The Island President Released From Prison to the UK
By Brett Garling, Mission Blue
If you're planning on booking that next dive trip to the Maldives, you may want to think twice. Human rights abuses there are on the rise.
"I think it's important for tourists to know the facts of what's happening in the Maldives," Human Rights Lawyer Amal Cooney recently told NBC News. "I don't think people realize that there's a flogging taking place a kilometer away when they're sunbathing in their resort. Democracy is dead in the Maldives. I mean literally, if there were an election now there would be no one to run against the president. Every opposition leader is either behind bars or being pursed by the government through the courts."
One such opposition leader is Mohamed Nasheed, the first democratically elected president of the Maldives and international champion of climate change action, who was ousted as president of the Maldives in 2012 and jailed on what Clooney calls "trumped up" terrorism charges. Nasheed was recently released to the United Kingdom to receive medical care after Clooney called publicly in Washington, DC for targeted sanctions against the current leaders of the Maldives. In Nasheed's first public statements since his release, he indicated that he would not return before the 30 day deadline set by his captors and endorsed the idea of targeted sanctions.
On Twitter, Nasheed said "Freedom, even if fleeting, gives me renewed hope. My gratitude to those who believed leads to a new determination to secure justice for all."
Freedom, even if fleeting, gives me renewed hope. My gratitude to those who believed leads to a new determination to secure justice for all.— Mohamed Nasheed (@Mohamed Nasheed)1453392926.0
Nasheed is an international champion of climate change action and a recipient of the Mission Blue award, which Dr. Sylvia Earle gave him at the Blue Ocean Film Festival 2014 for his distinguished work advocating for carbon abatement in the face of sea level rise that especially threatens very low-lying nations like the Maldives.
A highlight of the film festival was the screening of the 2011 film The Island President, a feature documentary that details Nasheed's struggle to convince the world community to act on climate change and protect the impending flooding of the 1,200 islands of the Maldives. As president, Nasheed had promised to make the island nation entirely carbon-free within a decade through wind and solar energy. See below for the rich dialogue that took place between Dr. Earle and Nasheed at the Blue Ocean Film Festival in 2014.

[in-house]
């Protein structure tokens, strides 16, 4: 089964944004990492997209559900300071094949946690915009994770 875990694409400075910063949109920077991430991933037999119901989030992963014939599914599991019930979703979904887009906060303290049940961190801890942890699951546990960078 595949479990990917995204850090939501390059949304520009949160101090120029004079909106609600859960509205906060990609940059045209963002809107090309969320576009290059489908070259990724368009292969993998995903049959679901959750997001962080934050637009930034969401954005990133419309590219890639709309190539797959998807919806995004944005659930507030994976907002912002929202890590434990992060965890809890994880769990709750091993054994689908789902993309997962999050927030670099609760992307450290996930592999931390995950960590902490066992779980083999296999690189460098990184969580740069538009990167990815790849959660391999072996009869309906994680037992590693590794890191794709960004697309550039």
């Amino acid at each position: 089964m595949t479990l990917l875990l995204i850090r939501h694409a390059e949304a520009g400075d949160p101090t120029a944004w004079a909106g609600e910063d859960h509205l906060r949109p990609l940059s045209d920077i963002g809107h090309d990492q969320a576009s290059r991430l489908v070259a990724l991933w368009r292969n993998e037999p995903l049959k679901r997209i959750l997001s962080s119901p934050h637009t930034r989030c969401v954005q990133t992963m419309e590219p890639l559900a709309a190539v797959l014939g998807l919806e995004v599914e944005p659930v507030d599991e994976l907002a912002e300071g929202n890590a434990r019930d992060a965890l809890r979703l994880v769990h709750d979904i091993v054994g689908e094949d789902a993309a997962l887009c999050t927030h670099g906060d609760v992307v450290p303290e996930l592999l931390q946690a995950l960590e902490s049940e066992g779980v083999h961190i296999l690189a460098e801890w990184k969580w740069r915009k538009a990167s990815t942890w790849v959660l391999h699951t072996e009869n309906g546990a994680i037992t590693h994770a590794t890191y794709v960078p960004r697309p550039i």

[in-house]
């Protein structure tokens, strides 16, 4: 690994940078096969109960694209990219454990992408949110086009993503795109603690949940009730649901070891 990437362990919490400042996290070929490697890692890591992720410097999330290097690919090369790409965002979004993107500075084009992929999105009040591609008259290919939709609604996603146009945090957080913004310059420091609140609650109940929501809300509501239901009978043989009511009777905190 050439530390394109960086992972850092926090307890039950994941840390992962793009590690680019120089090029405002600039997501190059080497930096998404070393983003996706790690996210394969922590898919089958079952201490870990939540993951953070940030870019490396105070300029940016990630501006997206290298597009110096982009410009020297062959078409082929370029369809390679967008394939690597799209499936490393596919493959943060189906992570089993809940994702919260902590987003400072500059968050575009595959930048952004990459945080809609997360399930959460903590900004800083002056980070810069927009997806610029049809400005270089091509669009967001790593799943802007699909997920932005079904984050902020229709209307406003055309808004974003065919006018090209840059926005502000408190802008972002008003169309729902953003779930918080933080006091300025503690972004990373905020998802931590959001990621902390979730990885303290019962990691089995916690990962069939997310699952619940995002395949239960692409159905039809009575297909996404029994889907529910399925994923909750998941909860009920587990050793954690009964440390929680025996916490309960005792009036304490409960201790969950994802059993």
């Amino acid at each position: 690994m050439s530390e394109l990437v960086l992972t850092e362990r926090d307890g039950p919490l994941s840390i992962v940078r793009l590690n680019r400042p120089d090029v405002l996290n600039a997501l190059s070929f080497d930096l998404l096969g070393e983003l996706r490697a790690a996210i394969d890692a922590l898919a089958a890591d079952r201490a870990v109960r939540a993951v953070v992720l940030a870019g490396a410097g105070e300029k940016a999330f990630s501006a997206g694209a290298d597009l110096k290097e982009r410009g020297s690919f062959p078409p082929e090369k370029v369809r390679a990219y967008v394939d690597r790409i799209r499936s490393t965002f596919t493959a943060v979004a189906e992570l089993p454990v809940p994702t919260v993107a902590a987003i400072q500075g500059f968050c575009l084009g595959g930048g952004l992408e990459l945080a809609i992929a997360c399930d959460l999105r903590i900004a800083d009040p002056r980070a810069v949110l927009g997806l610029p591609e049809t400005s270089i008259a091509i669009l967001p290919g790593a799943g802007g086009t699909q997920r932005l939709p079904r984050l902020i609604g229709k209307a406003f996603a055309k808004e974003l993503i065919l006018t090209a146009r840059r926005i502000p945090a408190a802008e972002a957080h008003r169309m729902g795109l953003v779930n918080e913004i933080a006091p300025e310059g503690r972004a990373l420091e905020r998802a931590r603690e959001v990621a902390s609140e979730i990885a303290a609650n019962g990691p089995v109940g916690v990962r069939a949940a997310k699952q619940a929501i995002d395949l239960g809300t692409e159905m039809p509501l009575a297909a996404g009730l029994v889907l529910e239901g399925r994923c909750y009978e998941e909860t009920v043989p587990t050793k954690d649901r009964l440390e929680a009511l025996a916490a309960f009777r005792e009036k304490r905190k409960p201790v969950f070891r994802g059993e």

Freedom of speech and organization is critical in the global collaboration to curb greenhouse gas emissions and fight climate change. How would a success like COP21, the climate conference in Paris last year, have been possible without the right to speak up and congregate? For those concerned with human rights abuses or climate change—or both—keep a close eye on Nasheed, the deteriorating political situation in the Maldives and the fate of low-lying island nations in the age of sea level rise. The planet and the people on it deserve better.
YOU MIGHT ALSO LIKE
By Grayson Jaggers
The connection between the pandemic and our dietary habits is undeniable. The stress of isolation coupled with a struggling economy has caused many of us to seek comfort with our old friends: Big Mac, Tom Collins, Ben and Jerry. But overindulging in this kind of food and drink might not just be affecting your waistline, but could potentially put you at greater risk of illness by hindering your immune system.
- 15 Indigenous Crops to Boost Your Immune System and Celebrate ... ›
- 15 Supplements to Boost Your Immune System Right Now - EcoWatch ›
- Should I Exercise During the Coronavirus Pandemic? Experts ... ›
- The Immune System's Fight Against the Coronavirus - EcoWatch ›
EcoWatch Daily Newsletter
As the world continues to navigate the line between reopening and maintaining safety protocols to slow the spread of the coronavirus, rapid and accurate diagnostic screening remains critical to control the outbreak. New mobile-phone-based, self-administered COVID-19 tests being developed independently around the world could be a key breakthrough in making testing more widely available, especially in developing nations.
- FDA Approves First In-Home Test for Coronavirus - EcoWatch ›
- When Should You Get a COVID-19 or Antibody Test? - EcoWatch ›
- Trump Plans to End Federal Funding for COVID-19 Testing Sites ... ›
- Trump Insider Embeds Climate Denial Into Agency Reports ... ›
- Climate Denier Is Named to Leadership Role at NOAA - EcoWatch ›
New Jersey is one step closer to passing what environmental advocates say is the strongest anti-plastic legislation in the nation.
Did you know that nearly 30% of adults do, or will, suffer from a sleep condition at some point in their life? Anyone who has experienced disruptions in their sleep is familiar with the havoc that it can wreak on your body and mind. Lack of sleep, for one, can lead to anxiety and lethargy in the short-term. In the long-term, sleep deprivation can lead to obesity, diabetes, and cardiovascular disease.
Fortunately, there are proven natural supplements that can reduce insomnia and improve quality sleep for the better. CBD oil, in particular, has been scientifically proven to promote relaxing and fulfilling sleep. Best of all, CBD is non-addictive, widely available, and affordable for just about everyone to enjoy. For these very reasons, we have put together a comprehensive guide on the best CBD oil for sleep. Our goal is to provide objective, transparent information about CBD products so you are an informed buyer.